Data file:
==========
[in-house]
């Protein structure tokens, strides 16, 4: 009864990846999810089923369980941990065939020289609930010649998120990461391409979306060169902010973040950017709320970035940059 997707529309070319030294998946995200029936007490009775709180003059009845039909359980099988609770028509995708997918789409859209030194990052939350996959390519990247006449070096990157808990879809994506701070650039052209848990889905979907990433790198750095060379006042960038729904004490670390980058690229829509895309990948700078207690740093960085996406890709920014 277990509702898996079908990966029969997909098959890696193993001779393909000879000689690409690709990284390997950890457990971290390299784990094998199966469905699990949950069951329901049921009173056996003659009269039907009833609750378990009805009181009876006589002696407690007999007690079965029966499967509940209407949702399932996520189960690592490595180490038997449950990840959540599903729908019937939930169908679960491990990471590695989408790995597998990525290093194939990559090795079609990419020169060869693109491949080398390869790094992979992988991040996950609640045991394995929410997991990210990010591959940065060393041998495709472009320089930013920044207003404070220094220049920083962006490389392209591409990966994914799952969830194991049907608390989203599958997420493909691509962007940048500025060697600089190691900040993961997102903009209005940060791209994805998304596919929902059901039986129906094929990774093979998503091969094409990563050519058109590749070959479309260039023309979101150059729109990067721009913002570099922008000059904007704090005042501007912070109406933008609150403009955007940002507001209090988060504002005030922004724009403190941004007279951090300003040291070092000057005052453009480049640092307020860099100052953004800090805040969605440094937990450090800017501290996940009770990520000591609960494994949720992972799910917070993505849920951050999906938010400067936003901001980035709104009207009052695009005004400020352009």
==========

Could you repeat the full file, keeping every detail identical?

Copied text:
[in-house]
């Protein structure tokens, strides 16, 4: 009864990846999810089923369980941990065939020289609930010649998120990461391409979306060169902010973040950017709320970035940059 997707529309070319030294998946995200029936007490009775709180003059009845039909359980099988609770028509995708997918789409859209030194990052939350996959390519990247006449070096990157808990879809994506701070650039052209848990889905979907990433790198750095060379006042960038729904004490670390980058690229829509895309990948700078207690740093960085996406890709920014 277990509702898996079908990966029969997909098959890696193993001779393909000879000689690409690709990284390997950890457990971290390299784990094998199966469905699990949950069951329901049921009173056996003659009269039907009833609750378990009805009181009876006589002696407690007999007690079965029966499967509940209407949702399932996520189960690592490595180490038997449950990840959540599903729908019937939930169908679960491990990471590695989408790995597998990525290093194939990559090795079609990419020169060869693109491949080398390869790094992979992988991040996950609640045991394995929410997991990210990010591959940065060393041998495709472009320089930013920044207003404070220094220049920083962006490389392209591409990966994914799952969830194991049907608390989203599958997420493909691509962007940048500025060697600089190691900040993961997102903009209005940060791209994805998304596919929902059901039986129906094929990774093979998503091969094409990563050519058109590749070959479309260039023309979101150059729109990067721009913002570099922008000059904007704090005042501007912070109406933008609150403009955007940002507001209090988060504002005030922004724009403190941004007279951090300003040291070092000057005052453009480049640092307020860099100052953004800090805040969605440094937990450090800017501290996940009770990520000591609960494994949720992972799910917070993505849920951050999906938010400067936003901001980035709104009207009052695009005004400020352009």